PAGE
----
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I want to go through a bunch of directories and rename all files that end in _test.rb to end in _spec.rb instead. It's something I've never quite figured out how to do with bash so this time I thought I'd put some effort in to get it nailed. I've so far come up short though, my best effort is:

find spec -name "*_test.rb" -exec echo mv {} `echo {} | sed s/test/spec/` \;

NB: there's an extra echo after exec so that the command is printed instead of run while I'm testing it.

When I run it the output for each matched filename is:

mv original original

i.e. the substitution by sed has been lost. What's the trick?

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I can tell you what's wrong, but I'm not sure how to tell you to fix it: bash is immediately executing echo {} | sed s/test/spec/, which produces {}, then bash executes the find command. Have you checked to see whether your distribution has a good rename program? –  DerfK Jan 25 '11 at 13:37
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Please don't cross-post. –  Dennis Williamson Jan 25 '11 at 20:36

2 Answers 2

up vote 2 down vote accepted

If you don't have rename (it's a really short Perl script) or your rename is the more simplistic util-linux version or you simply want to know how to make your command work: you just need to send it to the shell for execution:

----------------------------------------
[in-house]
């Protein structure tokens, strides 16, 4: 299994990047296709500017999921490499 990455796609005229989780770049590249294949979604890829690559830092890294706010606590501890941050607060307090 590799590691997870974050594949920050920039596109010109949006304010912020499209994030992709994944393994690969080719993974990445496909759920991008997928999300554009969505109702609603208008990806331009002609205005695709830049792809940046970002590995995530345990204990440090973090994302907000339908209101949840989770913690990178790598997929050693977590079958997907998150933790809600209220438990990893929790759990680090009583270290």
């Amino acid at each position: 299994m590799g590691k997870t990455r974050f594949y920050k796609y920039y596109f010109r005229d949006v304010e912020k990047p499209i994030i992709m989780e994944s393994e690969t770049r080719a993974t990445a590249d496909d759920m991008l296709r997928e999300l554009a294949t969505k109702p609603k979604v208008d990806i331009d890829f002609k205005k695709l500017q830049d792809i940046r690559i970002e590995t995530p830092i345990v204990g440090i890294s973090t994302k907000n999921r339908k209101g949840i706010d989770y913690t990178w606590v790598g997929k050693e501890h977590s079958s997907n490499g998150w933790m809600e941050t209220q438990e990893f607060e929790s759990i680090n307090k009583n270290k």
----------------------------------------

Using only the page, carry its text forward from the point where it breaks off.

find spec -name "*_test.rb" -exec sh -c 'echo mv "$1" "$(echo "$1" | sed s/test.rb\$/spec.rb/)"' _ {} \;
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Too complicated. If you have the rename command available, you could try the following:

find . -name "*_test.rb" -print0 | xargs -0 rename "s/_test/_spec/" 

This finds the relevant files, sends them to xargs which in turn uses the rename tool (which renames files according to the given perl regex).

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+1 for -print0. Also, I'd make the regexp pattern as axplicit as possible: "s/_test.rb$/_spec.rb/" just to be on the safe side. –  SmallClanger Jan 25 '11 at 15:34
    
note that only works if you happen to have the perl script version of rename, not the standard rename that comes with util-linux. –  Phil Hollenback Jan 25 '11 at 21:35

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